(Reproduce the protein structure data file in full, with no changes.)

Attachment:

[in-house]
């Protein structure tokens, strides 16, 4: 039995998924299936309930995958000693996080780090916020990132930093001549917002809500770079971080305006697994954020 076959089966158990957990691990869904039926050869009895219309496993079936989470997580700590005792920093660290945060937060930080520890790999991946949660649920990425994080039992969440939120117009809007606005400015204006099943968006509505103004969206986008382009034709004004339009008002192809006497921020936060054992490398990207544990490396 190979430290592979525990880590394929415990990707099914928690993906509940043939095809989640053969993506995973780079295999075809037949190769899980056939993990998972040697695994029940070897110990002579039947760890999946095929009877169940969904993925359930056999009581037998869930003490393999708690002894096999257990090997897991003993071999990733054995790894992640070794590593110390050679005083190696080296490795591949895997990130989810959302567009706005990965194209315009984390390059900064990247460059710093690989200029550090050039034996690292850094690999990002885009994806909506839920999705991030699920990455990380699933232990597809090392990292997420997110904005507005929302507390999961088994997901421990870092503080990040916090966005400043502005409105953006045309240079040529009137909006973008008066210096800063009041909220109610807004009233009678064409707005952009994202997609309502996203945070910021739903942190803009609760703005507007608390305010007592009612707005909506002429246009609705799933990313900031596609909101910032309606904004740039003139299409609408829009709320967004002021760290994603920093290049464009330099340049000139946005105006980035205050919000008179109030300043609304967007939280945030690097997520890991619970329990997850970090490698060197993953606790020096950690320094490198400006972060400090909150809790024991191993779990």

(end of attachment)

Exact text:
[in-house]
């Protein structure tokens, strides 16, 4: 039995998924299936309930995958000693996080780090916020990132930093001549917002809500770079971080305006697994954020 076959089966158990957990691990869904039926050869009895219309496993079936989470997580700590005792920093660290945060937060930080520890790999991946949660649920990425994080039992969440939120117009809007606005400015204006099943968006509505103004969206986008382009034709004004339009008002192809006497921020936060054992490398990207544990490396 190979430290592979525990880590394929415990990707099914928690993906509940043939095809989640053969993506995973780079295999075809037949190769899980056939993990998972040697695994029940070897110990002579039947760890999946095929009877169940969904993925359930056999009581037998869930003490393999708690002894096999257990090997897991003993071999990733054995790894992640070794590593110390050679005083190696080296490795591949895997990130989810959302567009706005990965194209315009984390390059900064990247460059710093690989200029550090050039034996690292850094690999990002885009994806909506839920999705991030699920990455990380699933232990597809090392990292997420997110904005507005929302507390999961088994997901421990870092503080990040916090966005400043502005409105953006045309240079040529009137909006973008008066210096800063009041909220109610807004009233009678064409707005952009994202997609309502996203945070910021739903942190803009609760703005507007608390305010007592009612707005909506002429246009609705799933990313900031596609909101910032309606904004740039003139299409609408829009709320967004002021760290994603920093290049464009330099340049000139946005105006980035205050919000008179109030300043609304967007939280945030690097997520890991619970329990997850970090490698060197993953606790020096950690320094490198400006972060400090909150809790024991191993779990």